Radar Girls by Sara Ackerman
Published by MIRA ISBN 9780778332046
Trade paperback, $16.99, 368 pages
Books set in WWII have become a popular genre of novels in recent years. Many of them center on how people faired through the war years in England and France. Sara Ackerman's Radar Girls takes us to the island of Hawaii just after the attack on Pearl Harbor to tell a lesser-known story of the women who went to work for the military learning how to read radar to aid the pilots returning from bombing runs.
Daisy is 23 year-old woman who loves working with the horses on the estate of a local wealthy landowner. Horses are her lifeblood. She cares for her mother, who hasn't gotten over the accidental shooting death of her husband. Daisy is the sole financial and emotional support for her mother.
When the Japanese bombs devastate Pearl Harbor, everything changes on the islands. Similar to what happened in England during the war, the men went off to fight in the war, leaving the women behind to do the jobs the men previously did. In England, many women were recruited to try to break the German coded communications in Bletchley Park.
In Radar Girls, Kate is recruited with other island women to join the Women's Air Raid Defense (WARD) to learn how to read radar signals. Kate surprises herself by scoring high on the test, and she and the other women painstakingly learn all about the new technology of radar. They pinpoint planes in the air, both friendly and enemy planes, and help guide the pilots back home.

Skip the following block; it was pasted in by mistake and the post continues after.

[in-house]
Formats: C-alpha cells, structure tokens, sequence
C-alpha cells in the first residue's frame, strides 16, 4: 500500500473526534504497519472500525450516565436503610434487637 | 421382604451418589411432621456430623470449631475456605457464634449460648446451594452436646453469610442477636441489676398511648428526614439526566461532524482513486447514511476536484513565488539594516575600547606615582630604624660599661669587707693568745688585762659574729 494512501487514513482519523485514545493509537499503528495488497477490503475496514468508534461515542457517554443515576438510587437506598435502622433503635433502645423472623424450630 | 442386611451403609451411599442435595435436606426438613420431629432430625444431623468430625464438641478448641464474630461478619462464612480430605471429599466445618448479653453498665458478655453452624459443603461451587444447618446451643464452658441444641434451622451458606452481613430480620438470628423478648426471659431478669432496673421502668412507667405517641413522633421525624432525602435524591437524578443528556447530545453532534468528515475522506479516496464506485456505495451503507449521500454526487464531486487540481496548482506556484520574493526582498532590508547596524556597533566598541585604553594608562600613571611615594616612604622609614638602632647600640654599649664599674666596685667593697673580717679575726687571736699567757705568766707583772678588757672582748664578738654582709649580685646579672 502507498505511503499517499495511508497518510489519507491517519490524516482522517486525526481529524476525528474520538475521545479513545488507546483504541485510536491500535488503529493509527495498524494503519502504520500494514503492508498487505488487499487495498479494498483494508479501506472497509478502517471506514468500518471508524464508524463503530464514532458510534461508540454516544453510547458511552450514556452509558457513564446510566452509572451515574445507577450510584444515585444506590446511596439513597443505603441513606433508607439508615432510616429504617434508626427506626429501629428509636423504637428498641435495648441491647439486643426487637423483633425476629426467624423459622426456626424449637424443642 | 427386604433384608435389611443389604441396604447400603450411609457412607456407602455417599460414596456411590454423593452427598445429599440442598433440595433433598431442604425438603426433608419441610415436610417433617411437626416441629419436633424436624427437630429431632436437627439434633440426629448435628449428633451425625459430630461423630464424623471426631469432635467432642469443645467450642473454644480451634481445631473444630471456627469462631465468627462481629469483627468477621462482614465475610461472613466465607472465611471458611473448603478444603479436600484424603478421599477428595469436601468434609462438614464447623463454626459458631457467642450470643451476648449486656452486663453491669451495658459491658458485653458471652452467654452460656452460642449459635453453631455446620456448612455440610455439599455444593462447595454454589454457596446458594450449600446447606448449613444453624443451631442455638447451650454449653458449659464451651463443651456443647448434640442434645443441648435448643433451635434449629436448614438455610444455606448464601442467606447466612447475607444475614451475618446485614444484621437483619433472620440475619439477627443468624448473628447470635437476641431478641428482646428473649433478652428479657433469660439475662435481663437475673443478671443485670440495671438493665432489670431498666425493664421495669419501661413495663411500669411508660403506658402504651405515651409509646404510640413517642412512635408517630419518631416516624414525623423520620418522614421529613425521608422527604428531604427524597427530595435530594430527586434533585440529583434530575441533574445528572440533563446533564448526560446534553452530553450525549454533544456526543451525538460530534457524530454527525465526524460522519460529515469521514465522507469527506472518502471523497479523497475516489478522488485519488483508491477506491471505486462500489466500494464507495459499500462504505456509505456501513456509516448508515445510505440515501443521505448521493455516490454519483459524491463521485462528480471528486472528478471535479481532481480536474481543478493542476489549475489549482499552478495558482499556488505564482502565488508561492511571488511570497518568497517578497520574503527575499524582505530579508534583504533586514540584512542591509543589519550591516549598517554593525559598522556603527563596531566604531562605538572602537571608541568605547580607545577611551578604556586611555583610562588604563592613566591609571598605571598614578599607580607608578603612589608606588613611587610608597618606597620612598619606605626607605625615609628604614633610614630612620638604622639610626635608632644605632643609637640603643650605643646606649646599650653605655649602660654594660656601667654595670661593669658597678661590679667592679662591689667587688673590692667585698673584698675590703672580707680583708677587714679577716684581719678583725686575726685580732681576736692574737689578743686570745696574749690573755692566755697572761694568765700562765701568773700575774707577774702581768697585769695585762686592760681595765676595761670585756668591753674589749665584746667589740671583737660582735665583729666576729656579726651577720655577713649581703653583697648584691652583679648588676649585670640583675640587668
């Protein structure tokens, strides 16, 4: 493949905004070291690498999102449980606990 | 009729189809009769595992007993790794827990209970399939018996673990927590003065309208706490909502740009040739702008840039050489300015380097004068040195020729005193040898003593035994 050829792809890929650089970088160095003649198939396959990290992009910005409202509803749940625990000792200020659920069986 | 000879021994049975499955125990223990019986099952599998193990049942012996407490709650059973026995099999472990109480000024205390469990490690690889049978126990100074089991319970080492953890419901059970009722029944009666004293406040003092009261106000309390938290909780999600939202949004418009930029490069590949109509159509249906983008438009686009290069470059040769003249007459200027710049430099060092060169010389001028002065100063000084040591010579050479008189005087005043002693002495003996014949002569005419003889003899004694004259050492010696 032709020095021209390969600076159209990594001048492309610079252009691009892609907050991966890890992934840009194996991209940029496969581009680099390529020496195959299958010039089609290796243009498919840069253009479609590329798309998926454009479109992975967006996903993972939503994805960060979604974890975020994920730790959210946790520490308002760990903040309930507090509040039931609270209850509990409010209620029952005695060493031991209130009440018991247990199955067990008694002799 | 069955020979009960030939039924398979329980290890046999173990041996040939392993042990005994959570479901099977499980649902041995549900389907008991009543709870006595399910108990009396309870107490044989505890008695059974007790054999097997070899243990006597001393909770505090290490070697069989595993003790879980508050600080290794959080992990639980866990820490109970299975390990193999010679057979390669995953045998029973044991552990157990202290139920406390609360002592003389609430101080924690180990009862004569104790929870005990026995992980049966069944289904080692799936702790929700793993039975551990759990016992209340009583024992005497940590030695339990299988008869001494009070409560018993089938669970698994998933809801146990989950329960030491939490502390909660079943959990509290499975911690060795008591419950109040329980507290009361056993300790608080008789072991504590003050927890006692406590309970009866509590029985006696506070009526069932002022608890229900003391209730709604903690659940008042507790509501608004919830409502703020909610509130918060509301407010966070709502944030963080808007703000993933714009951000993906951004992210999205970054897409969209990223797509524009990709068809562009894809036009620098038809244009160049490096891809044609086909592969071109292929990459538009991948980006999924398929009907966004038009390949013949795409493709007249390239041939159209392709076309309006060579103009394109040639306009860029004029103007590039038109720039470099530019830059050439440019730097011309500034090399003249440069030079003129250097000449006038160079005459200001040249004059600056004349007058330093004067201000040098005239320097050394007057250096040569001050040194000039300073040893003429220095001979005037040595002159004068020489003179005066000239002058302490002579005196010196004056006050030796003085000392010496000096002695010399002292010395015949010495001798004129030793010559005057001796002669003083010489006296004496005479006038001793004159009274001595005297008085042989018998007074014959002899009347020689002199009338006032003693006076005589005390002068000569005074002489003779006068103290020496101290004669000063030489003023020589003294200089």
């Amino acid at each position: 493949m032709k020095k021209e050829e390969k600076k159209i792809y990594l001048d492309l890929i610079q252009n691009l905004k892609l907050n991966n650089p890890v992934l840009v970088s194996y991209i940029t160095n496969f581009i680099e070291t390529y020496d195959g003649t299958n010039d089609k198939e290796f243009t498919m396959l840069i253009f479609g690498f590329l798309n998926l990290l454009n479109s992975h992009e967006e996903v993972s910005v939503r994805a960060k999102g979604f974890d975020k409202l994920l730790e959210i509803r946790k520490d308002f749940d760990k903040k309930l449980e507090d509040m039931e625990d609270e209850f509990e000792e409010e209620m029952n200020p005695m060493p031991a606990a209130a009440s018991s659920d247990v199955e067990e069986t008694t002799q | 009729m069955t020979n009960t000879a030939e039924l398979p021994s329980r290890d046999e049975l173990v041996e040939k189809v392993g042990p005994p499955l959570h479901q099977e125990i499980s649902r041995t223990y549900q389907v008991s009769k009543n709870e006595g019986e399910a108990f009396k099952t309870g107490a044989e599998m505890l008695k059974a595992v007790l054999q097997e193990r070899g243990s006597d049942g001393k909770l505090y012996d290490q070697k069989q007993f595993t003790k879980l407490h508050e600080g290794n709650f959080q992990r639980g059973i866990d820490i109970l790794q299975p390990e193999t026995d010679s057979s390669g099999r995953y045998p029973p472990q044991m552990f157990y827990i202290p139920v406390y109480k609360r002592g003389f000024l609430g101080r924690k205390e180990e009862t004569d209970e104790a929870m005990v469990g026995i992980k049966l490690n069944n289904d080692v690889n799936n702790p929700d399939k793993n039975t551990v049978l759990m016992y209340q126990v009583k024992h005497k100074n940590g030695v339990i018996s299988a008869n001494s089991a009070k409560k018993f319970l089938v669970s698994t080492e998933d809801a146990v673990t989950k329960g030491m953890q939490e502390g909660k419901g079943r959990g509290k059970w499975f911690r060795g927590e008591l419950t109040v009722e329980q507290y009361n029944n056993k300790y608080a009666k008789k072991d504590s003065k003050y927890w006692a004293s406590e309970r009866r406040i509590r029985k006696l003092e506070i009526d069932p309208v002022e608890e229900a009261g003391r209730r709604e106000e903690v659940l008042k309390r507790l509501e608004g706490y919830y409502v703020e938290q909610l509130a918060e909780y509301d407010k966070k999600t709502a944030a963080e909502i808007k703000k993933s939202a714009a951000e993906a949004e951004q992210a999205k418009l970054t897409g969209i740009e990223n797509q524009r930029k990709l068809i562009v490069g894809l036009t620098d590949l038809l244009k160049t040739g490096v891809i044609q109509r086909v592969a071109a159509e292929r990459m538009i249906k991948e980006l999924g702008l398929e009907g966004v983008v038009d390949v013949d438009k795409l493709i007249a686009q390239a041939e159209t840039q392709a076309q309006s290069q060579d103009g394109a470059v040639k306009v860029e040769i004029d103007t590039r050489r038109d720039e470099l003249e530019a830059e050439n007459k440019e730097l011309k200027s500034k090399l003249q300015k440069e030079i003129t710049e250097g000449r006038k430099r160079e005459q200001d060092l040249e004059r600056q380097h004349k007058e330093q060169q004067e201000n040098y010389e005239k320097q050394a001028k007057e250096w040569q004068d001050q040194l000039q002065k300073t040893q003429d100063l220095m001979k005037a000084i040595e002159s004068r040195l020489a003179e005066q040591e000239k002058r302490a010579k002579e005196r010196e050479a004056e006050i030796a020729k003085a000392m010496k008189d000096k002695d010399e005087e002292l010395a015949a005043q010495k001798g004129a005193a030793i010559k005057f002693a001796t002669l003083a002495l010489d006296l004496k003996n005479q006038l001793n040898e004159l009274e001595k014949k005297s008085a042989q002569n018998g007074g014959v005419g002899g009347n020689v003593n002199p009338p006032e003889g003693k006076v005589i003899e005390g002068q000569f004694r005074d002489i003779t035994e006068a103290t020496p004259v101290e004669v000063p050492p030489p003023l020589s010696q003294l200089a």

They undergo intensive training, including learning how to shoot and fight fires. They are doing top-secret work, and must hide their real job from family and friends. It is a stressful occupation, and as in England, the women are housed on the base. Daisy bunks with Betty, whose husband is a pilot, and Fluff, an innocent young woman who catches the eye of one of her superior officers.
Daisy becomes friendly with Walker, the son of the owner of the horse stables where she worked and a hero pilot. All the women have eyes for Walker, including one woman who believes herself to be his fianceé, but Walker begins to spend more and more time with Daisy.
I didn't know anything about WARD, and the women who learned a new technology to read radar. I found that part of the story most fascinating. The story is told from Daisy's perspective, so we really only see the other women from through Daisy's eyes. Hawaii has such a diverse population- Japanese, Chinese, Philippino- it was interesting to see how they were treated differently than the Japanese-Americans in California, for example.
If you read and enjoyed Kate Quinn's The Rose Code about the women in Bletchley Park, pick up Radar Girls.
Thanks to Harlequin for putting me on their Summer 2021 Historical Fiction tour.